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In Carnations and Pinks authors Pamela McGeorge and Keith Hammett provide gardeners with a comprehensive guide to growing and enjoying the genus Dianthus. This book includes:
The authors include information on the newest cultivars and the people who developed them, along with dozens of recommendations of their favorite carnations and pinks for all growing conditions. Also included are nursery sources, a bibliography, hardiness zones and a full index.
"synopsis" may belong to another edition of this title.
Pamela McGeorge is a freelance writer and magazine editor with a passionate interest in gardening. Her own garden features many Dianthus, which thrive in the hot dry conditions.
Keith Hammett is a widely recognized breeder of ornamental plants, including Dianthus, sweet peas and dahlias. Keith's compact, repeat-flowering pinks are now widely grown in North America, the U.K. and Australasia.
Russell McGeorge has been a photographer for 25 years, and specializes in garden photography and landscapes.Excerpt. © Reprinted by permission. All rights reserved.:
Early summer. A warm, calm evening and the air is redolent with the sweet, spicy perfume of pinks. Dianthus grow in my garden where the climate is Mediterranean-hot and dry in summer, frosty cold in winter. The soil is gravelly and huge chunks of schist add impressive character to the landscape. Dianthus love it. They grow wild among the rough stones; they tumble down rock walls; they thrive alongside sage and thyme and their blue-gray-silver foliage shimmers in the heat of midday. I love them for their variety, for their limitless shades of pink, and above all for their timeless perfume that stirs the senses and creates links between gardeners in other times and other places. For carnations and pinks, both members of the Dianthus family, are flowers that our grandmothers grew, that gardeners in the western world have cherished for centuries.
As early as the 1500s, enthusiastic growers in Europe collected dianthus. They bred them, traded them, painted them and wrote about them. The plants traveled. Adventurers, out to conquer new worlds, brought back "new" species from Asia. Colonists introduced them to the New World. The gene pool grew and the quest continued. Enthusiasts were forever seeking yet a newer variety, yet another color combination. Artisans bred them to exhibit at shows, where the flowers had to meet rigorous standards. Growers with an eye for commercial possibilities developed the genus to produce the quintessential flower for floral display.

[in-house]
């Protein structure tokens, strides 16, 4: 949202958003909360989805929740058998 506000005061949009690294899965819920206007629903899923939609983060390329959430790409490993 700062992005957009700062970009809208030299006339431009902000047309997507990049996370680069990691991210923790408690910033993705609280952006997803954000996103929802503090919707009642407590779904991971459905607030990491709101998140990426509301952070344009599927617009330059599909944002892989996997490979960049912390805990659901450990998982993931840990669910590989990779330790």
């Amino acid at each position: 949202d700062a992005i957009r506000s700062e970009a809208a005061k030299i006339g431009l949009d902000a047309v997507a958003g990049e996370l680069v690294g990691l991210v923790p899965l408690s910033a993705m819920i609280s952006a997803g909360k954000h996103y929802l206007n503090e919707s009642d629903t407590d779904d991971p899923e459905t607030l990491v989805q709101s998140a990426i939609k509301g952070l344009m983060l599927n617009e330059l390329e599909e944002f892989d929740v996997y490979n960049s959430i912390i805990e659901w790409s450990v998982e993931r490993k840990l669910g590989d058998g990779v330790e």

Until this century, the history of carnations and pinks has been intertwined with social customs of the day. As they followed the roller coaster of fashion, new varieties emerged, old ones were lost and even many of the species have been submerged in the confusion of multiple varieties that are often very similar.
With a genus so variable, it is important that distinct characteristics should be preserved even while new attributes are sought. This is the task of dianthus breeders today. One is Dr. Keith Hammett, who has filled the role of specialist consultant for this book and contributed the chapter on hybridizing. He fell in love with carnations as a young boy in England where he exhibited flowers he had raised himself. As a young man he made his home in New Zealand and has since become world-renowned as a plant breeder. Dianthus has been one of his specialties for several decades; first, he worked with border carnations, more recently, with garden pinks. He has been in the forefront of the recent research aimed at producing a yellow, flowering dianthus with attractive blooms and a tidy garden habit. He continues to hybridize, following a breeding program to develop new plants with repeat-flowering ability, distinct patterns and interesting color.
When you go to this breeder's garden, you see row after long row of carefully cultivated dianthus, each slightly different, each in the process of being carefully assessed for its future as a marketable garden plant. Some of these dianthus are covered in blooms. I covet them, but Keith warns me this is only their first year. Wait and see, he cautions -- wait and see what next year brings.
Today, carnations are predominantly flowers for professional florists; the pinks. in their ever-changing variety, are the flowers that gardeners love. Their combined story is a fascinating one. In the following pages we bring you the history of these plants, details of their progression over the years and new information about recent cultivars and the people who have developed them. We talk about how to grow them and suggest ideas for using them in your garden.
Popular cultivars mentioned in the book were available at the time of writing, but many are ephemeral. We suggest you consider color and patterning, as well as the size and habit of the variety, when deciding on the planting scheme for your garden, then consult nurseries and seed sellers for details about the dianthus they are offering at any particular time, and match them to your wants.
Plant them, admire them and enjoy their perfume.
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